I decided, out of curiosity, to have a look at what Rob has been doing and saying, to see if this could shed any light on the matter.
The first thing I read was an article from August 2020 in which Rob sings the praises of the Climate and Ecological Emergency Bill, which he describes as “one of the few rays of hopeful sunshine in the UK’s currently bleak political landscape” and “rather brilliant”.
There were a couple of strange lines in Rob’s article.
For instance, he says that the future brought about by this Bill would “would feel like all of the brilliant inventiveness of the Industrial Revolution compressed into 20 years”.
“Brilliant inventiveness of the Industrial Revolution”? That’s a peculiar turn of phrase for anybody dedicated to combating the deadly damage caused to Mother Nature by industrialism!
He also writes: “This Bill would give a clear signal to the education system, to business, to investors, that this is now the ‘new normal’…”
The new normal? Now where have we heard that before?
Browsing through Rob’s blog, I next noticed that he had been the “keynote speaker” at an event in Belgium on November 10, 2020.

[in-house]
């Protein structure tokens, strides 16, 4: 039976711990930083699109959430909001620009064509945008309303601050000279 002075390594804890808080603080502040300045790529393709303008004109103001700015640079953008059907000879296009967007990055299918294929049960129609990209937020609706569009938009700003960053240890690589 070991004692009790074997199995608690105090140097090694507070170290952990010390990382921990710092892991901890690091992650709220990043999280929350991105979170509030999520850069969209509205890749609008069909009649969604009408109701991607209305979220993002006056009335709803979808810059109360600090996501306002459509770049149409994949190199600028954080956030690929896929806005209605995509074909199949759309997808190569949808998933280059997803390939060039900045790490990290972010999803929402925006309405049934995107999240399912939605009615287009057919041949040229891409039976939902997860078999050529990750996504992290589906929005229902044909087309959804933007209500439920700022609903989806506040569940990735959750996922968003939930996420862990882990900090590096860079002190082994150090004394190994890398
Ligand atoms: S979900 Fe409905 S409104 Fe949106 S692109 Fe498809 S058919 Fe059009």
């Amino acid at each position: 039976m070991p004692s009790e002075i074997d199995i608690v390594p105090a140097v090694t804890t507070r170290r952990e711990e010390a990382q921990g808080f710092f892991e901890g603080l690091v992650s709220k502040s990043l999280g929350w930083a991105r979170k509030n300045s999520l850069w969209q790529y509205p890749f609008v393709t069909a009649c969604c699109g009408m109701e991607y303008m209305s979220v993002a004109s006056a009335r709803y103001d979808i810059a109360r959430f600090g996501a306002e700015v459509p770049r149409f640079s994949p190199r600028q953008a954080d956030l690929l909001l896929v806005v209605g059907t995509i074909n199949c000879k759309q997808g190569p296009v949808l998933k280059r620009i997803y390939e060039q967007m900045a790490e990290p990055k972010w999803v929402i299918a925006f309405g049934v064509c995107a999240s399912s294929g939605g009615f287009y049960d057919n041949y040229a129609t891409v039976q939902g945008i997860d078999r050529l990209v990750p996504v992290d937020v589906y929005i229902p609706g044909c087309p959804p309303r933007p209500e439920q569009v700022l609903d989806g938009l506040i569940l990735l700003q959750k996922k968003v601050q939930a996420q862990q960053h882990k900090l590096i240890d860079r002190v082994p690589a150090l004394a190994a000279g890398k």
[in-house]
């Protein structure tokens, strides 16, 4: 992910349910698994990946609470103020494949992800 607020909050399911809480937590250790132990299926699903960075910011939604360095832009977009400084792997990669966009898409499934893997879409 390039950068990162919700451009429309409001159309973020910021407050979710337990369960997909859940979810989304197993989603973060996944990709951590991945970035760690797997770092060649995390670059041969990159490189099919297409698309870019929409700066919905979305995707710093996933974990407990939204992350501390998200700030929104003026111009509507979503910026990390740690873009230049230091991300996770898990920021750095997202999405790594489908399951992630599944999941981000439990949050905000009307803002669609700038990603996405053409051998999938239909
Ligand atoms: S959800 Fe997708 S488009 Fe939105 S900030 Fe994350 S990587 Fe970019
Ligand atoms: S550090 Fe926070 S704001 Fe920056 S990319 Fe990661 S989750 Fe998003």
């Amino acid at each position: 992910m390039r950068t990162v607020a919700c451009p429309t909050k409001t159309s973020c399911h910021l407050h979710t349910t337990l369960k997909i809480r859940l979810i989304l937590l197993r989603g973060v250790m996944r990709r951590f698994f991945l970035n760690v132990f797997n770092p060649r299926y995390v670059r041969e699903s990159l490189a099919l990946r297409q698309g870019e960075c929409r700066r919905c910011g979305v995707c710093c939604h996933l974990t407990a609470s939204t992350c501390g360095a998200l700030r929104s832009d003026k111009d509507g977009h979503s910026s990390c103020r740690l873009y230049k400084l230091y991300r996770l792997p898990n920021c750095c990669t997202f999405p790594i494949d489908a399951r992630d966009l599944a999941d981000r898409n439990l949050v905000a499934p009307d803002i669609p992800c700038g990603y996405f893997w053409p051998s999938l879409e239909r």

Here he mixed his chosen theme of “the human imagination” with talk about “bold international action”, “governments acting with vision and purpose”, “individual lifestyle changes” and businesses acting with “a willingness to reimagine everything”.
If that last turn of phrase sounds familiar, it is perhaps because it had been used earlier in 2020 by Klaus Schwab: “We need to reimagine everything… What we need is a Great Reset”.
I was also a little concerned to see Rob using the term “storytelling” in his talk, explaining how public opinion could be shaped by “a longing created not by graphs, by statistics, by policy, but by storytelling and imagination”.
“Storytelling” is a term often used by corporate manipulators to describe the opinion-forming propaganda with which they try to mislead us into endorsing agendas we would normally reject. (See this article, for instance, or this).
Rob continues: “So much of my work is about creating longing for that low carbon world”. “Creating” longing?
I decided to take a closer look at the event at which Rob’s speech was “widely applauded by the 200 or so participants” – the Philippe de Woot Award Ceremony organised by the Louvain School of Management at UCLouvain.